Final Straw (right) battles early in his maiden win at Strawberry Hill.

had long been circled on the calendar. “He’s always showed some talent and we liked him so the goal from the very beginning was to get him here and win this race,” Mulligan said. “We just had Liam gallop him out the back in the two point-to-point runs to set us up and it worked out just perfectly.” • McCarron admitted his eyes got a little bigger when his three rivals – the only three rivals – began to spar on the lead in the featured $25,000 Strawberry Hill Classic allowance hurdle As Moving Violation, Prince Rahy and Expel vied for the front, McCarron and Oakwood Stable’s Virginia Minstrel sat back and waited for the hourglass

Betsy Parker

sand to run thin. It happened on the far turn, where Prince Rahy and Expel began to tire and McCarron called on Virginia Minstrel, who accelerated in an instant and drew off by 6 1/4 lengths. Expel (Jeff Murphy) battled back to claim second from Prince Rahy (Richard Boucher) late. The final time for the 2 1/4 miles was 4:25 2/5. “It set up perfectly for us. I was very happy to sit back and wait when I saw them mixing it up on the front end,” McCarron said. “I saw Prince Rahy was a bit unsettled for Richard and that tired him and affected his jumping. My horse was much more experienced and See strawberry hill page 14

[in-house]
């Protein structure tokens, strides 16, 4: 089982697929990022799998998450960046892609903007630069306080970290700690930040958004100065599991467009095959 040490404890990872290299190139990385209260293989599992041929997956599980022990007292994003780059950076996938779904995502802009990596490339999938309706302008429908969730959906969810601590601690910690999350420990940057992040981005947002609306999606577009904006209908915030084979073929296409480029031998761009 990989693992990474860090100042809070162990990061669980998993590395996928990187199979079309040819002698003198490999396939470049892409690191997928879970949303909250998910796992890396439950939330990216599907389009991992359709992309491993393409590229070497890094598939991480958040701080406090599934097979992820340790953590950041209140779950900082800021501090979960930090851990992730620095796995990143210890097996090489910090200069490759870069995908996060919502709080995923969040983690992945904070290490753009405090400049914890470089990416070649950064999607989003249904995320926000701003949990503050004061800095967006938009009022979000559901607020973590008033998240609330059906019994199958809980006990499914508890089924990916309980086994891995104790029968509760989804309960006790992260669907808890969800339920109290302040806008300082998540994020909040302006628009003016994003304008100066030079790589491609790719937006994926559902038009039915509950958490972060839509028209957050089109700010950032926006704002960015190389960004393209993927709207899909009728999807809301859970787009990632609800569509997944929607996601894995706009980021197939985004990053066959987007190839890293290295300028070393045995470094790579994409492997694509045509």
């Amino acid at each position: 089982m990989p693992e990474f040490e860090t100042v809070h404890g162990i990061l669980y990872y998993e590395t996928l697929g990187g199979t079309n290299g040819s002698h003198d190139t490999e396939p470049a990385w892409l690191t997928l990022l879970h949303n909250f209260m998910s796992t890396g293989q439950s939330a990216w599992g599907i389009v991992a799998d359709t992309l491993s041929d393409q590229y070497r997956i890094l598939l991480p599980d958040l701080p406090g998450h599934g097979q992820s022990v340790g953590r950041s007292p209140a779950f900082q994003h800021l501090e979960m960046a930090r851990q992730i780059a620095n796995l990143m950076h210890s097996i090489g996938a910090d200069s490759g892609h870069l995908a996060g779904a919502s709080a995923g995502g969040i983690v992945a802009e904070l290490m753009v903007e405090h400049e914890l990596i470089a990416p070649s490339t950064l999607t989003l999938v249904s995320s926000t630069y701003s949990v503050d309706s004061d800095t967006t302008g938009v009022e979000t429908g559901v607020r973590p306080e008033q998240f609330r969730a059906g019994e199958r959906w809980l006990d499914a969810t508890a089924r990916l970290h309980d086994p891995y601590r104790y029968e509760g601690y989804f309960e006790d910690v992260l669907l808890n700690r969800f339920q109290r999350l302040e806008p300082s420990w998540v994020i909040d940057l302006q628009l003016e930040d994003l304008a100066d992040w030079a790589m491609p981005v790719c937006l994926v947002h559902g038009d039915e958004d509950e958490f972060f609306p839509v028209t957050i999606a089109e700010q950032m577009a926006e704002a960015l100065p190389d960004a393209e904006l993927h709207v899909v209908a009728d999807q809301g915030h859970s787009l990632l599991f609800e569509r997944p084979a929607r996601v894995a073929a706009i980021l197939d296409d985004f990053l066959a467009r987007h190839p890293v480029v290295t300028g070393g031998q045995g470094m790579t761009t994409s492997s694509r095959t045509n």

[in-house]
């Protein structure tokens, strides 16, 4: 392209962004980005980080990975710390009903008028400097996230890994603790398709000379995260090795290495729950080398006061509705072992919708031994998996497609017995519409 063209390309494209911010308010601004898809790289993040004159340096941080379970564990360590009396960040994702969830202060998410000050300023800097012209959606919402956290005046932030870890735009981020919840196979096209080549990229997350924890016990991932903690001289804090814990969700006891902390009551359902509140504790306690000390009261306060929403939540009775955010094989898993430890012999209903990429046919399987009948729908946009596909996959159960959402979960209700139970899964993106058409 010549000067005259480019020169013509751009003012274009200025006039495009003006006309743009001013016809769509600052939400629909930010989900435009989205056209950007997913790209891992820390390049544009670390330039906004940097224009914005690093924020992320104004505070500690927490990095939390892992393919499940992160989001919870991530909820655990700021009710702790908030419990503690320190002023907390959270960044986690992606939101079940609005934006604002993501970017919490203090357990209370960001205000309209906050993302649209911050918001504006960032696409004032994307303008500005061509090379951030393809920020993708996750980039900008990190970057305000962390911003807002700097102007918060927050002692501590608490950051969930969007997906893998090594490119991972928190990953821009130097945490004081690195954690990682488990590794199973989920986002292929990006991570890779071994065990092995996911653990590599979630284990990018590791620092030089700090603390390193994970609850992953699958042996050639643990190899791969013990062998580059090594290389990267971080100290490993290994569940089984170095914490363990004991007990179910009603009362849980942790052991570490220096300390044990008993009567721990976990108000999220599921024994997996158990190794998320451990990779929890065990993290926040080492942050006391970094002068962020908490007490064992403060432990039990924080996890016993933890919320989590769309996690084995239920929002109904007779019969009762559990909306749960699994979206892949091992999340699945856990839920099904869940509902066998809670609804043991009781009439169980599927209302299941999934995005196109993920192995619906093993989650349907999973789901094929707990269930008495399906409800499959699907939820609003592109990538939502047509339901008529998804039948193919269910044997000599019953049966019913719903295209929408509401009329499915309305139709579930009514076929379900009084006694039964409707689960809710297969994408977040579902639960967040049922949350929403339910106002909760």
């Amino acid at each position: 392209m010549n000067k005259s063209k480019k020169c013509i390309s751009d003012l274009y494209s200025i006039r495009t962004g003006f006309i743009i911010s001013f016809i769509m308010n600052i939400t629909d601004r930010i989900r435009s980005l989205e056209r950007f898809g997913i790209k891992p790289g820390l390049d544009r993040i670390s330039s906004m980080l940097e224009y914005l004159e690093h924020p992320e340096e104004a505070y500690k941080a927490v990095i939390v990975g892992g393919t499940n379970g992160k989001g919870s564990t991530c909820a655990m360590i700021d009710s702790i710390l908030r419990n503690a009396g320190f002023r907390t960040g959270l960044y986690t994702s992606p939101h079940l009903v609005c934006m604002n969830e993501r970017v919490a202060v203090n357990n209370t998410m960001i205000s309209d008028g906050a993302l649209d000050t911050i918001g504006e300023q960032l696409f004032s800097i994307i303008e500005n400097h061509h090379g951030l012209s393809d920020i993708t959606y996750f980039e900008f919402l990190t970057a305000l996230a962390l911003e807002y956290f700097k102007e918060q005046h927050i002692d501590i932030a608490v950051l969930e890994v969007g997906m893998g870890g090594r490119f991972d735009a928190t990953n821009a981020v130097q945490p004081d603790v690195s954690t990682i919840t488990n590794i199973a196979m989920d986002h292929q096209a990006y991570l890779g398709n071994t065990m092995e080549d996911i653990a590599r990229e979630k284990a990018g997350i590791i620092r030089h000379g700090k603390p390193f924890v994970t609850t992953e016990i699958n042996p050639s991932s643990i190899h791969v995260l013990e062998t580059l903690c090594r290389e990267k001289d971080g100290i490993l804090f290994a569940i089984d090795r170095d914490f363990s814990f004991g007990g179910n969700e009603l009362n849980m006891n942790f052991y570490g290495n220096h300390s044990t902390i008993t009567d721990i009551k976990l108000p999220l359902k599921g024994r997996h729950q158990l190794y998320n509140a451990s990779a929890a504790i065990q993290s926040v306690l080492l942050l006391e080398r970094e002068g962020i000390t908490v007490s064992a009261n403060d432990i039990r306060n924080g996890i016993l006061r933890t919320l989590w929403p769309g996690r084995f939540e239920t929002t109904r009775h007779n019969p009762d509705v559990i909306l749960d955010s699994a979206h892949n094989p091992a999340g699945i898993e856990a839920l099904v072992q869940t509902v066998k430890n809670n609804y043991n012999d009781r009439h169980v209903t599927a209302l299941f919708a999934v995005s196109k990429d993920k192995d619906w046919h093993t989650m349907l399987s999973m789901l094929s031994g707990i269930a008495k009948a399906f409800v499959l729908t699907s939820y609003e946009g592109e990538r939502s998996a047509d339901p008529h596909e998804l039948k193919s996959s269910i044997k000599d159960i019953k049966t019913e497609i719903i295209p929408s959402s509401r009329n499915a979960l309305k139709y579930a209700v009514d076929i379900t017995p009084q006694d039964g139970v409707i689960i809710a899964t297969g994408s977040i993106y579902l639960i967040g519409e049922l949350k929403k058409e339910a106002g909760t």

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Friday, May 28, 2010 •

Steeplechase Times

• 13

Strawberry Hill –

to change it here,” she said. “With his toughness we knew if he settled he could be really tough to pass. When I bought him he was a long-winded horse that seemed like he could be a good jumper, so it’s nice to see him healthy and running so well.”

Continued from page 13